Thargleb looked out from his perch at the radiation of the universe surrounding him. He was the last of his kind and he could look back over a long, proud history of prosperous civilization. Not that he could remember it all himself, of course. His personal life had lasted only few hundred Oscillations, a minuscule fragment of the total stretch of time that his culture had lasted, from its original rise from the chaos of unconsciousness over two trillion Oscillations ago.
It had taken 1.2 trillion Oscillations of the Element for lifeforms of his type to auto-organize out of the chaos of radiation around the tiny rock on which they lived and become self-aware. Of course, then their technology took off and very quickly they had learned to control and manipulate radiation generated by exciting atoms of the simplest element, which they also named the commonest element. They had generated such organized radiation for almost the last trillion Oscillations. He had access to the stories and songs, speculations and science of his people in the memory device he kept always with him.
They had wondered, and some had worried, whether the radiation they produced and released would ever be perceived by other consciousnesses on some other world. Would such others be friendly or hostile? On the one digit, since the universe seemed such a forbidding place, dangerous and unforgiving, there seemed little reason to assume that such strangers would be friendly. On the other digit, other consciousnesses confronting the same danger and indifference would surely have similar thoughts and realize that wherever and however it arose, all consciousnesses had to share a kinship and bear each other at least a measure of sympathy.
They had listened carefully through the long Oscillations but no response had ever been detected, or if it was detected, understood. There didn't seem to be any consciousness or culture anywhere else, and soon even this one would be over, ending with Thargleb's life since he was the last. He calmed his mind with reflections on the 55 protons of the Life Element and how they held existence together. Other elements did exist, to be sure, but none were crucial to life and awareness as the Life Element was. He waited for the end, his awareness full of a bittersweet blend of gratitude at the beauty, curiosity, and excitement of living awareness and sorrow at its impending extinction.
Jerry opened the packet containing the latest output from the SETI project at the Big Ear radio observatory and sat down to study it. The signal jumped out at him almost immediately. It was a strong signal in a narrow band near the frequency of hydrogen's characteristic absorption lines in the electromagnetic spectrum. Looking at the intensity characters carefully, he could see how it rose from near zero to a strong signal, then fell off to near zero again.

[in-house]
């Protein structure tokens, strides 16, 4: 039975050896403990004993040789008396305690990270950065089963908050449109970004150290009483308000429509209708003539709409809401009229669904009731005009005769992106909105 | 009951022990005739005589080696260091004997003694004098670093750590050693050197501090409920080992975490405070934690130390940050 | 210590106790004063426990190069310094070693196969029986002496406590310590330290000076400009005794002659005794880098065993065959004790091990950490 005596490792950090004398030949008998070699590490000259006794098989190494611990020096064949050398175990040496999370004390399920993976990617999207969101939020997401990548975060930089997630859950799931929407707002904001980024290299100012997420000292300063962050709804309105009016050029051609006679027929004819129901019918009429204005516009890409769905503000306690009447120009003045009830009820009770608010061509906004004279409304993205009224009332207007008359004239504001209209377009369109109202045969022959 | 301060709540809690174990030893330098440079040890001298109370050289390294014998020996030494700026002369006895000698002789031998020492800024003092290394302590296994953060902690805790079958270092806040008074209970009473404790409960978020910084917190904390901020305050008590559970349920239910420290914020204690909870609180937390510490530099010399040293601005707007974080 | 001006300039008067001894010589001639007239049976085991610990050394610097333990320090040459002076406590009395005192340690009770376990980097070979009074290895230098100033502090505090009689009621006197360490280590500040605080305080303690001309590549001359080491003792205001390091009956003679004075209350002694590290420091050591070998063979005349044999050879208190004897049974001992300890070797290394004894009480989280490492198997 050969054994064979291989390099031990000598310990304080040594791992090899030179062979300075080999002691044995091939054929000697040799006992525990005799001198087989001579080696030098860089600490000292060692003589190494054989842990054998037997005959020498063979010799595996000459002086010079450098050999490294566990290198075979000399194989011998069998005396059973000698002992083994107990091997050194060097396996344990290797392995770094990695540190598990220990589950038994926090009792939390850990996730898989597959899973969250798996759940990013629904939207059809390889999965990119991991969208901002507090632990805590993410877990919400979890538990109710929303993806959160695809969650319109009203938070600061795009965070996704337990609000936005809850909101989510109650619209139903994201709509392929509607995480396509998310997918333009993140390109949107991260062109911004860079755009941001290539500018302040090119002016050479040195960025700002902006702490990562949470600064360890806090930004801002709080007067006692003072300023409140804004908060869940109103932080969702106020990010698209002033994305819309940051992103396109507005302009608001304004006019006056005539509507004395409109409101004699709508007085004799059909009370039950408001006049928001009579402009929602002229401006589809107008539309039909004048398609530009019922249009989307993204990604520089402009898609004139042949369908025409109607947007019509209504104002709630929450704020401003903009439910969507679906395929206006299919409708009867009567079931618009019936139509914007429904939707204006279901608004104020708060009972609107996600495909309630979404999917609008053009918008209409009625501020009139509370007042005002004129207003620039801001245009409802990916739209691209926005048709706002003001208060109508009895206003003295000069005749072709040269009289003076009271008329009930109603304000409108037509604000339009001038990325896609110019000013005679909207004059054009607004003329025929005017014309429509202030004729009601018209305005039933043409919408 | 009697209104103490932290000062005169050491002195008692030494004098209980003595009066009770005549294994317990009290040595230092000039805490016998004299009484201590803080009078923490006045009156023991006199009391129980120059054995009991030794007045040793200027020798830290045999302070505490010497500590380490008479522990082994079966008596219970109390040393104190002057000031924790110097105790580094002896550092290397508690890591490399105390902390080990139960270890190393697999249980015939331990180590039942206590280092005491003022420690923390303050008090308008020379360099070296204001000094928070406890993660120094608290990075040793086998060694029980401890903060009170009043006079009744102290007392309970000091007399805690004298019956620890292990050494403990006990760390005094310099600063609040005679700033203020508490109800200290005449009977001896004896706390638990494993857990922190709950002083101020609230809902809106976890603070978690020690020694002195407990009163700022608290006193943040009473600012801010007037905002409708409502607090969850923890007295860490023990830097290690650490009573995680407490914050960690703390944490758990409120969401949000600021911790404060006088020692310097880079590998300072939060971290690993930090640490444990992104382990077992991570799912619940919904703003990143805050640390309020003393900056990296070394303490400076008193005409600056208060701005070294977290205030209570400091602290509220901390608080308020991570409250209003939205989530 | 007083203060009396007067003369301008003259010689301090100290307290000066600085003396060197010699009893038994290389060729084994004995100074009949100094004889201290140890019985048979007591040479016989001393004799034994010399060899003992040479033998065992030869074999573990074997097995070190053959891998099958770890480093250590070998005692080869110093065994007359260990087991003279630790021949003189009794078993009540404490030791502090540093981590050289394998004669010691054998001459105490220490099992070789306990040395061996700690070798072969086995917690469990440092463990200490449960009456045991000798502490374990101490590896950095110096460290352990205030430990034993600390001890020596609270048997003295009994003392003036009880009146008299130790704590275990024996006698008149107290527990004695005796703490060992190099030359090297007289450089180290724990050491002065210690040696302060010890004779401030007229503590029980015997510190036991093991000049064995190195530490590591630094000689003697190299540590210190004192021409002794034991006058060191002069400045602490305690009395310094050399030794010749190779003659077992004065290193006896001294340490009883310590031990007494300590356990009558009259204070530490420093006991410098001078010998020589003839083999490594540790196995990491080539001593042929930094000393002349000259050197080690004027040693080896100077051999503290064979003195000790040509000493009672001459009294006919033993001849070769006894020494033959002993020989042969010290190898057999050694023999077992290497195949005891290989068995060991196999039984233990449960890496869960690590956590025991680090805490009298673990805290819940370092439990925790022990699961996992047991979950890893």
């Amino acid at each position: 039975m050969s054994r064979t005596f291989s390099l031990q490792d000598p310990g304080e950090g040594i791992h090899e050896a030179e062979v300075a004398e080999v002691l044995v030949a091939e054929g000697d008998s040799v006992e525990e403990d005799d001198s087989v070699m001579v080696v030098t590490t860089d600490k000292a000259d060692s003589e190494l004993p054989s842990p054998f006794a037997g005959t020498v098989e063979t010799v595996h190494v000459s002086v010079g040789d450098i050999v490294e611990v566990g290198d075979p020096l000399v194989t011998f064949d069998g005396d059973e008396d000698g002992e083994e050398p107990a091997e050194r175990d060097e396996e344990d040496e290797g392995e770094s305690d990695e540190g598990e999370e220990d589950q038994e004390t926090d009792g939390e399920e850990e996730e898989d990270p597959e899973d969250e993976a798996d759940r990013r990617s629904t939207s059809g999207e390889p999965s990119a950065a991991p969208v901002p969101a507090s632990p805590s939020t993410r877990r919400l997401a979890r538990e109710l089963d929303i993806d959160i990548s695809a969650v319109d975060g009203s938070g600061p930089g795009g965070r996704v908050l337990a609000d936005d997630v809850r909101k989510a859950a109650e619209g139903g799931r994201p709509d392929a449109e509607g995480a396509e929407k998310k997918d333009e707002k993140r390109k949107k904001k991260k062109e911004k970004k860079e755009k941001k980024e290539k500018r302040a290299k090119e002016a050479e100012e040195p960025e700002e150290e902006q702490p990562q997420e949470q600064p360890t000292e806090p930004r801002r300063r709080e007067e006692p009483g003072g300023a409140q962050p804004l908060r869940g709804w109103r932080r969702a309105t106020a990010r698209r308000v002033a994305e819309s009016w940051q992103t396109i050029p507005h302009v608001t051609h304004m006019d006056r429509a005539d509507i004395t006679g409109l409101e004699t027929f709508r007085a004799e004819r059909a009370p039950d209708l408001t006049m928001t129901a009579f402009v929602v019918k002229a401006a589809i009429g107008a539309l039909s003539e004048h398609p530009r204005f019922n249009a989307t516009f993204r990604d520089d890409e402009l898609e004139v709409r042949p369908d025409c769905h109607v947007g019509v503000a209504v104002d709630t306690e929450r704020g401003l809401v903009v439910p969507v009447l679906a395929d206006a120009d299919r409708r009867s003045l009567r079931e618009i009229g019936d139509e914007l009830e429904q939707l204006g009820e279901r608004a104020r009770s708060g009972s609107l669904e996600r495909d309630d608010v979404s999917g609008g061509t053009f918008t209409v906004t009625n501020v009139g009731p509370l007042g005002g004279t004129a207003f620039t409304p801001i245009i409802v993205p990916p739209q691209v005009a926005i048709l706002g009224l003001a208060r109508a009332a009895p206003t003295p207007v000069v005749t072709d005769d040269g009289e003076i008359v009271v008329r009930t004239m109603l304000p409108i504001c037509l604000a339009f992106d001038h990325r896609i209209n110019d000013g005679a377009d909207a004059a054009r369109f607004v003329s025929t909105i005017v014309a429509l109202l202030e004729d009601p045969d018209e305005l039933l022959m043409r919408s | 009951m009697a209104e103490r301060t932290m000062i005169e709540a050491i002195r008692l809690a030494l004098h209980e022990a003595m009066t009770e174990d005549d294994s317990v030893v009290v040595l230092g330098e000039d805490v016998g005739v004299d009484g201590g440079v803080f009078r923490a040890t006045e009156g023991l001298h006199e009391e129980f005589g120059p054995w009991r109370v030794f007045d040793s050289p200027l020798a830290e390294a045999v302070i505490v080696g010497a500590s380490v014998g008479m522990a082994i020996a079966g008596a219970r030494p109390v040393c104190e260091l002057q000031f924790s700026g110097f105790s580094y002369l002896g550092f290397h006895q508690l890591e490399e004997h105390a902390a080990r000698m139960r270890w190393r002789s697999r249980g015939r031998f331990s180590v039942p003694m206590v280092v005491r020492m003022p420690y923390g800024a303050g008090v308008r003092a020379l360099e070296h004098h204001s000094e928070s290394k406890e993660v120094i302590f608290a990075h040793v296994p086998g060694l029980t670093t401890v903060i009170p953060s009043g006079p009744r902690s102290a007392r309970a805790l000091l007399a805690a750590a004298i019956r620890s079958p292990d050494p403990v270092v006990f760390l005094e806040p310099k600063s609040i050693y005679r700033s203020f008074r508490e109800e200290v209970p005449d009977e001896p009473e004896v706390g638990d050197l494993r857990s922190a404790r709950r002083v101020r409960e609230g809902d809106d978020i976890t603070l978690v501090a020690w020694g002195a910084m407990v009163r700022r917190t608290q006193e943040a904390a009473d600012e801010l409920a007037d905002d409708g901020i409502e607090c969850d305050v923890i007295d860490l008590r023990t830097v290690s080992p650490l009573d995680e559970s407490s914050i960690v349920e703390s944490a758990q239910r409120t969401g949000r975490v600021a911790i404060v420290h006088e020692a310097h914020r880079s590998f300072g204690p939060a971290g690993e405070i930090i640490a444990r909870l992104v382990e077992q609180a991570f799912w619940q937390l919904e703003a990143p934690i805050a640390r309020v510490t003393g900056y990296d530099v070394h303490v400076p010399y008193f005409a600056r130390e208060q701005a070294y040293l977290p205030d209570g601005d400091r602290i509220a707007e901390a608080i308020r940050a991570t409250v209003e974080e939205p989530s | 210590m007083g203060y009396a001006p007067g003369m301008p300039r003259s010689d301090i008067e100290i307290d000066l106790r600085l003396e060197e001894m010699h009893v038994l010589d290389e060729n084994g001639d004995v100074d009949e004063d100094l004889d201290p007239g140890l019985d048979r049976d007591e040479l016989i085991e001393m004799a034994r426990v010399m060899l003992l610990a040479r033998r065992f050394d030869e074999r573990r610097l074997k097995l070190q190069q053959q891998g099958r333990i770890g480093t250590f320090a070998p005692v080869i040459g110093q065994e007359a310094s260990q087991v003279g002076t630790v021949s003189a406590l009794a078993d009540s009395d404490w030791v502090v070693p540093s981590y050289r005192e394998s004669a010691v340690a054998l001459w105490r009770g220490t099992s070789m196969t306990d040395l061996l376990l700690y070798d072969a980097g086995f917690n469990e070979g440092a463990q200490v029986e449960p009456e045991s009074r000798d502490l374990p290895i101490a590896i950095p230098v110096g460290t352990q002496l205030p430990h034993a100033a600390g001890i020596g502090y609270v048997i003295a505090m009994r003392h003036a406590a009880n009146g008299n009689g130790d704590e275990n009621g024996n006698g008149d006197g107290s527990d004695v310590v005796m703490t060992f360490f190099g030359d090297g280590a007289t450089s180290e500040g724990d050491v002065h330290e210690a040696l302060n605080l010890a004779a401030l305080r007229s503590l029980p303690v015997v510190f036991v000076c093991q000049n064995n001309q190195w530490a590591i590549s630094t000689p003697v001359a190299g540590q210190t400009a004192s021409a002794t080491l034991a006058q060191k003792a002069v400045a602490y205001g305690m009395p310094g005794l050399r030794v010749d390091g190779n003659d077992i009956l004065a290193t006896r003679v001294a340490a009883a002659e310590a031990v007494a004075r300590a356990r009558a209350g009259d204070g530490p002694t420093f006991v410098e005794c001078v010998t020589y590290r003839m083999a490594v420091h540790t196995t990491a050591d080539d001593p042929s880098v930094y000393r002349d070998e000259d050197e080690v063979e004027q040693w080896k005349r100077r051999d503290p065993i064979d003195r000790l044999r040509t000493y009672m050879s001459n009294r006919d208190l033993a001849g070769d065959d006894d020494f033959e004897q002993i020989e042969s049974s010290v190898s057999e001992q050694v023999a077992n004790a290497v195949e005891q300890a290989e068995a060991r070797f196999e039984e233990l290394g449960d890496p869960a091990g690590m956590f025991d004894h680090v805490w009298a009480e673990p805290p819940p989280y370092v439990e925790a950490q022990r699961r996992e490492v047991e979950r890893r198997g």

It had the hallmarks predicted by Cocconi and Morrison for a signal produced by an extraterrestrial intelligence: a narrowband signal close to the frequency of hydrogen much stronger than the background radiation it had to compete with.
He circled the signal and wrote "Wow!" in the margin.
Over the years, the "Wow!" signal became famous and many scientists and observatories hunted for a repetition, not realizing that that one 72 second burst of energy represented the complete electronic output of an entire civilization that had lasted about a trillion oscillations of a cesium atom -- a period of time a human would count as about 100 seconds.
By the time the humans responded, Thargleb and his people had not existed for several times longer than the period of their flourishing.
Morglat took the new data and began examining it. It was from the HADA, the Hunt After Distant Awareness.
Morglat's kind had only recently evolved as interactions among the material bodies near the center of their galaxy. They had begun to understand some of the sorts of radiation through which they floated. They were looking for other awarenesses. The theory was that if there were other awarenesses somewhere, they would produce radiation near the frequency of the most common element and that such structured radiation could be detected.
Morglat and his sibs hoped that such distant awareness would be friendly, naive, and tasty. They were hungry. So they waited and watched.
Each entity survived for several galactic years. Morglat himself had endured for five galactic years now and he was considered an old man. He could still find a pattern, though, and the strong signal reflected in the data made him howl with joy.
Of course, the others wanted to know what he had found. He told them, but when they looked there was nothing there. The human race had produced a few thousand years worth of electronic radiation over the course of their civilization before they had ruined their world and driven themselves into extinction. To Morglat and his ilk, one thousand terrestrial years represented a subjective time period that a human would have called a minute. The humanity signal was over before Morglat could start thinking about what it meant and of course it was never repeated.